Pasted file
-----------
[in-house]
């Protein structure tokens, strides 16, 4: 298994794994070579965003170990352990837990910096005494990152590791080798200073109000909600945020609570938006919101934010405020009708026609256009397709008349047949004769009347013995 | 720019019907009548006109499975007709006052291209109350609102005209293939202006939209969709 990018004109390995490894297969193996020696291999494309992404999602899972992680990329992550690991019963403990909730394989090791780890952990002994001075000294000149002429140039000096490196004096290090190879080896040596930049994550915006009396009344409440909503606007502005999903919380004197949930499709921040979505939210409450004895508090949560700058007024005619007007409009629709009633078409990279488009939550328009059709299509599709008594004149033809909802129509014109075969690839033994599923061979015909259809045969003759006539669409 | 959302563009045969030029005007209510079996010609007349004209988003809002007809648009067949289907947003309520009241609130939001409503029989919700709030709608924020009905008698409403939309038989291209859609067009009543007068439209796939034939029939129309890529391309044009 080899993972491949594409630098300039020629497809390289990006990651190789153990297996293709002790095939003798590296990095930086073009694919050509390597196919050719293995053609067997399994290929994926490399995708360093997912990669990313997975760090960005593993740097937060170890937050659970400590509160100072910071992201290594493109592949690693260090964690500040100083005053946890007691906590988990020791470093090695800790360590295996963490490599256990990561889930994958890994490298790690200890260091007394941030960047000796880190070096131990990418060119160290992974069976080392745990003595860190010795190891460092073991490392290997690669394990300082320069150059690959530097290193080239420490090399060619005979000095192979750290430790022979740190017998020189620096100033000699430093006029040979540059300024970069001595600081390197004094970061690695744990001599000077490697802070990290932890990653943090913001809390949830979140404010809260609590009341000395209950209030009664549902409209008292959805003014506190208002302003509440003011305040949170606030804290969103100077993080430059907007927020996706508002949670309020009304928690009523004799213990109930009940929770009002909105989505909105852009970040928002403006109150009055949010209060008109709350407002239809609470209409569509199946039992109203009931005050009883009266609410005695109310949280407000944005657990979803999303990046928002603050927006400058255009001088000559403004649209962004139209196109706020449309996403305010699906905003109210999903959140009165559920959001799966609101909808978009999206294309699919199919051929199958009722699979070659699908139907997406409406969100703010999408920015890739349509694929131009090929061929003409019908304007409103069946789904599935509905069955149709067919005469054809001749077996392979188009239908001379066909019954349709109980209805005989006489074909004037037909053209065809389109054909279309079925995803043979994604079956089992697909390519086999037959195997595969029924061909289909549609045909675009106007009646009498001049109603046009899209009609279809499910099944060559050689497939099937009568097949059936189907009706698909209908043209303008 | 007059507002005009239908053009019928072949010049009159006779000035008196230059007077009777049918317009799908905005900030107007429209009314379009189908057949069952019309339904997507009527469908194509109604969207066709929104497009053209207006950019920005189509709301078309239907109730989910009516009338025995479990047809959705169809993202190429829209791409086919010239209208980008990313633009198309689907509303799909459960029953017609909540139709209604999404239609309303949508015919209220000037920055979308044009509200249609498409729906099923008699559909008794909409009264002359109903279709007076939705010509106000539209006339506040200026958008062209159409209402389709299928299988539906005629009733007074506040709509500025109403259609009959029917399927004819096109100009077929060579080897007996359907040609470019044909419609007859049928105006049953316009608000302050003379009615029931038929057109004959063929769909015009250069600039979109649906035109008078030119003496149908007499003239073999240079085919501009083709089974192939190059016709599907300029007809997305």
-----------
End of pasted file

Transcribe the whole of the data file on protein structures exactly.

[in-house]
């Protein structure tokens, strides 16, 4: 298994794994070579965003170990352990837990910096005494990152590791080798200073109000909600945020609570938006919101934010405020009708026609256009397709008349047949004769009347013995 | 720019019907009548006109499975007709006052291209109350609102005209293939202006939209969709 990018004109390995490894297969193996020696291999494309992404999602899972992680990329992550690991019963403990909730394989090791780890952990002994001075000294000149002429140039000096490196004096290090190879080896040596930049994550915006009396009344409440909503606007502005999903919380004197949930499709921040979505939210409450004895508090949560700058007024005619007007409009629709009633078409990279488009939550328009059709299509599709008594004149033809909802129509014109075969690839033994599923061979015909259809045969003759006539669409 | 959302563009045969030029005007209510079996010609007349004209988003809002007809648009067949289907947003309520009241609130939001409503029989919700709030709608924020009905008698409403939309038989291209859609067009009543007068439209796939034939029939129309890529391309044009 080899993972491949594409630098300039020629497809390289990006990651190789153990297996293709002790095939003798590296990095930086073009694919050509390597196919050719293995053609067997399994290929994926490399995708360093997912990669990313997975760090960005593993740097937060170890937050659970400590509160100072910071992201290594493109592949690693260090964690500040100083005053946890007691906590988990020791470093090695800790360590295996963490490599256990990561889930994958890994490298790690200890260091007394941030960047000796880190070096131990990418060119160290992974069976080392745990003595860190010795190891460092073991490392290997690669394990300082320069150059690959530097290193080239420490090399060619005979000095192979750290430790022979740190017998020189620096100033000699430093006029040979540059300024970069001595600081390197004094970061690695744990001599000077490697802070990290932890990653943090913001809390949830979140404010809260609590009341000395209950209030009664549902409209008292959805003014506190208002302003509440003011305040949170606030804290969103100077993080430059907007927020996706508002949670309020009304928690009523004799213990109930009940929770009002909105989505909105852009970040928002403006109150009055949010209060008109709350407002239809609470209409569509199946039992109203009931005050009883009266609410005695109310949280407000944005657990979803999303990046928002603050927006400058255009001088000559403004649209962004139209196109706020449309996403305010699906905003109210999903959140009165559920959001799966609101909808978009999206294309699919199919051929199958009722699979070659699908139907997406409406969100703010999408920015890739349509694929131009090929061929003409019908304007409103069946789904599935509905069955149709067919005469054809001749077996392979188009239908001379066909019954349709109980209805005989006489074909004037037909053209065809389109054909279309079925995803043979994604079956089992697909390519086999037959195997595969029924061909289909549609045909675009106007009646009498001049109603046009899209009609279809499910099944060559050689497939099937009568097949059936189907009706698909209908043209303008 | 007059507002005009239908053009019928072949010049009159006779000035008196230059007077009777049918317009799908905005900030107007429209009314379009189908057949069952019309339904997507009527469908194509109604969207066709929104497009053209207006950019920005189509709301078309239907109730989910009516009338025995479990047809959705169809993202190429829209791409086919010239209208980008990313633009198309689907509303799909459960029953017609909540139709209604999404239609309303949508015919209220000037920055979308044009509200249609498409729906099923008699559909008794909409009264002359109903279709007076939705010509106000539209006339506040200026958008062209159409209402389709299928299988539906005629009733007074506040709509500025109403259609009959029917399927004819096109100009077929060579080897007996359907040609470019044909419609007859049928105006049953316009608000302050003379009615029931038929057109004959063929769909015009250069600039979109649906035109008078030119003496149908007499003239073999240079085919501009083709089974192939190059016709599907300029007809997305």